The revelatory ‘Smoke + Mirrors’ took Imagine Dragons up another level, revealing them as a “tightly focussed rock juggernaut” hitting greatness.
The Small Faces and Humble Pie frontman, who died in 1991, is gone but never forgotten.
They've released many live albums, but this one captured the beginning of the modern era of the Stones as a performing force.
The Sting and Shaggy collaboration ‘44/876’ might have taken many by surprise, but the rock icon and reggae legend have more in common than you think.
So emotive that it almost finished them off, ‘Mezzanine’ proved that Massive Attack are among the best artists of their generation.
A reminder of why people started bands in the first place, Aerosmith caught the attentions a whole new generation with ‘Get A Grip’.
In April 1985, 'So Far Away' was our first preview of an impending album phenomenon.
Celebrating the patron saint of cannabis culture.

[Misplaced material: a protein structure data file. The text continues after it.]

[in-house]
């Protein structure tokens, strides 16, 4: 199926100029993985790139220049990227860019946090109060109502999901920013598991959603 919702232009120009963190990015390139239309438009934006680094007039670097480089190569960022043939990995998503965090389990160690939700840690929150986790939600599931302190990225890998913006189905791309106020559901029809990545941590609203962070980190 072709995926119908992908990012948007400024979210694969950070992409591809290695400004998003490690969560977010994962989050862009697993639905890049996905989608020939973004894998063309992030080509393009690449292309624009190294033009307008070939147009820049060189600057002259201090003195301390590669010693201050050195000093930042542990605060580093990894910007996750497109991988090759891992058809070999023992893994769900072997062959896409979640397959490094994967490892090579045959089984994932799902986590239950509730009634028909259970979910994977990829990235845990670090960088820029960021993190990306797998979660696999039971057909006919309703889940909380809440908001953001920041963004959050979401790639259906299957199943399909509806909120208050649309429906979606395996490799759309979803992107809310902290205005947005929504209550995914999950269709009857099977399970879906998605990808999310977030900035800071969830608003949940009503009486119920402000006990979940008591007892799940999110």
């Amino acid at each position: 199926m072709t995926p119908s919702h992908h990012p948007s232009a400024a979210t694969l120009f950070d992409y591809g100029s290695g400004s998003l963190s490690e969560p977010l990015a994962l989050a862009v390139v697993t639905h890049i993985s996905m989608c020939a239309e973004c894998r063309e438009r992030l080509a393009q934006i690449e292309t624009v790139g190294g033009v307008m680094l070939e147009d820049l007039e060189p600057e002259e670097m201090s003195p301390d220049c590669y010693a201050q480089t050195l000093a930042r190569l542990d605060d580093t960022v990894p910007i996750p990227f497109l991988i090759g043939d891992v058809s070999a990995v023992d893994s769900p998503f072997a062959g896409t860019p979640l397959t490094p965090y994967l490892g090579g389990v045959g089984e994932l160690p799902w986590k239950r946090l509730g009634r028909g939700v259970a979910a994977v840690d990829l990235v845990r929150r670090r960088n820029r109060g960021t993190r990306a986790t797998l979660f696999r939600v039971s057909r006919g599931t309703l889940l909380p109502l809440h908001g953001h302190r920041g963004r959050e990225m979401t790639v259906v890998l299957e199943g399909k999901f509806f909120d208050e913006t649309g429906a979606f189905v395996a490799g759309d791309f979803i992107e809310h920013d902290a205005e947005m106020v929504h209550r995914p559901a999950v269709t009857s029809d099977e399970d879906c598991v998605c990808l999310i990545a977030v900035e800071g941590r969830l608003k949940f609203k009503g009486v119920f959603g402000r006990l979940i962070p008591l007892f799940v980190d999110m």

Released after a 17-year break, ‘My Colouring Book’ marked Agnetha Fältskog’s long-awaited return and was a sensation for ABBA fans starved of her voice.
In the spring of 1975, the prolific '60s hitmakers got a UK hit out of their incongruous time in the Motown family.
Witnessing Sinatra at Budokan Hall, Tokyo, was an unforgettable experience, with The Chairman staging a vibrant performance.
‘His ’N’ Hers’ may have thrust Pulp towards the limelight, but the album suggested that Jarvis Cocker and co seemed much happier as voyeurs.
Fully ten years after their split, the seminal UK trio had a new chart presence with an album of rarities.
'Thirds' turned out to be Joe Walsh's last studio outing with the Cleveland group.
John Mayall's 1971 album temporarily welcomed back two now world-famous former members of his band.
Unquestionably, 'The Folk Singer' by Muddy Waters is one of the greatest blues albums ever recorded, but far too many have overlooked it.